D&D Lore Wiki was established as a reference guide to Dungeons & Dragons. Our primary goal is to to unlock the vast breadth of forgotten D&D lore buried in obscure and out-of-print D&D books, and provide inspiration to players and DMs alike.
The following advice will help you to get the best value from this wiki.
Note: At current, it is strongly recommended to switch to Classic Categories using the icons on the top-right of category pages, as the default view sacrifices usability for SEO.
For Dungeon Masters[edit source]
You can use this wiki as a source of inspiration and ideas. As DM, the entirety of D&D lore is fair game for use in your campaign.
- Browse Category:Deities and Category:Pantheons to select a pantheon of deities for your campaign world. Learn more about the beliefs of their followers and organizational structure of their churches.
- Browse Category:Organizations to identify unique and interesting mage guilds, religious orders or other groups in your campaign.
- Read up on the lore of the monsters in your campaign. Who are their allies? What are their goals?
- Browse Category:Named creatures and Category:Characters to select bosses or villains for your campaign.
- Browse Category:Magic items and Category:Mundane items for interesting treasures which don't appear in the current edition of Dungeons & Dragons, or to find out what they might look like.
- Browse Category:Locations for interesting sites where adventures can take place.
- Browse Category:Adventure modules to find an old D&D adventure you can adapt, or Category:Campaign settings to choose a world in which to set your campaign.
- Learn what D&D's fictional languages sound like and how they are written.
- Need inspiration? Hit up Special:Random to decide which concept will form the basis of your next session. Think outside the box.
Above all, remember that your campaign world is yours alone, and D&D "canon" only exists to inspire, not bind you. You are free to ignore what the official books say, and to change and adapt ideas as you form your own campaign. Note in particular:
- Events which officially happened in the past may have yet to happen in your campaign, ready for your players to take the starring role.
- Places appearing in one official campaign world or location can be freely cherrypicked and placed wherever you like in your own campaign world.
For writers[edit source]
Whether writing an official Dungeons & Dragons product or just a homebrew work, this wiki can help you to maintain a connection to the traditional D&D lore.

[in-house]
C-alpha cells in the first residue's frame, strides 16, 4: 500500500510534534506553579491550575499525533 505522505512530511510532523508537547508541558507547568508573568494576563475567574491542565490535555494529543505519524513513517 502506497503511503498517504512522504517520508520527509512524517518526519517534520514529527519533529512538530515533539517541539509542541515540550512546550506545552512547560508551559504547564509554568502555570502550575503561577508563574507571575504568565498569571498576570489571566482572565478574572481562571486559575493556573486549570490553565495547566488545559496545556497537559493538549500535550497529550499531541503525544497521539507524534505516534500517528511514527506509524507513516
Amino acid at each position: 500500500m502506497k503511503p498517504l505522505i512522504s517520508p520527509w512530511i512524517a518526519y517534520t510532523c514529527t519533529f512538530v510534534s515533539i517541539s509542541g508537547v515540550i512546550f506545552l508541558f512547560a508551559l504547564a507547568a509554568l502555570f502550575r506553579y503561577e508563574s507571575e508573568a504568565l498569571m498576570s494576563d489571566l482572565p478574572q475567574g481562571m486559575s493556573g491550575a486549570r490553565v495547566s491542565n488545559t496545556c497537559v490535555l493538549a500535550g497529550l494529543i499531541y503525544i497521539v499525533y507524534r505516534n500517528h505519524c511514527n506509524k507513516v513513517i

- Search the wiki to be certain your new NPC's names don't clash with existing characters. The same can be done for the title of books and adventure modules.
- Name-drop interesting NPCs that long-time fans may recognize.
For D&D players[edit source]
When creating a new character, use the wiki to give you ideas.
- Read the description of your character's race to gain inspiration into their background. What are their communities and culture like?
- Browse Category:Characters by race to find interesting names you can use your for your character.
- Browse Category:Organizations for groups which your character may belong to, or aspire to join.
- Browse Category:Familiars to find interesting names for your character's familiar or pet.
- Look up your character's deity to learn what religious tenets they are traditionally expected to follow. If you haven't chosen a deity yet, browse Category:Pantheons to find the deities your DM may be using, and select one that sounds interesting.
- Remember that your DM's campaign world does not need to match the "canon" content appearing at this wiki. Every D&D world is unique and draws on a combination of official, unofficial and original ideas.
- Take care not to read spoilers. Your DM may also use data this wiki, and learning it ahead of time may spoil the fun. The DM may also have changed it from its appearance here.
For D&D fans[edit source]
Even if you haven't played D&D in a while, or have never played at all, you can spend hours learning about the history of Dungeons & Dragons and the vast depth of lore the game has forgotten.
- Start at Category:Dungeons & Dragons Lore Wiki to see the top-level index. From there, you can browse all the site's categories and subcategories.
- Browse Category:Creatures to learn the lore of D&D's monsters, their origins, history, social structure and
- Browse Category:Rules to learn who invented each of D&D's rules, and how they have changed over time.
- Browse Category:Publications by type to learn about the D&D books throughout the years, and Category:Real people to learn about the writers and other people who brought D&D to the world.
- Check out other world-specific D&D wikis which have more detailed lore on specific worlds. Particularly recommended is the Forgotten Realms Wiki, perhaps the single largest collection of official D&D lore.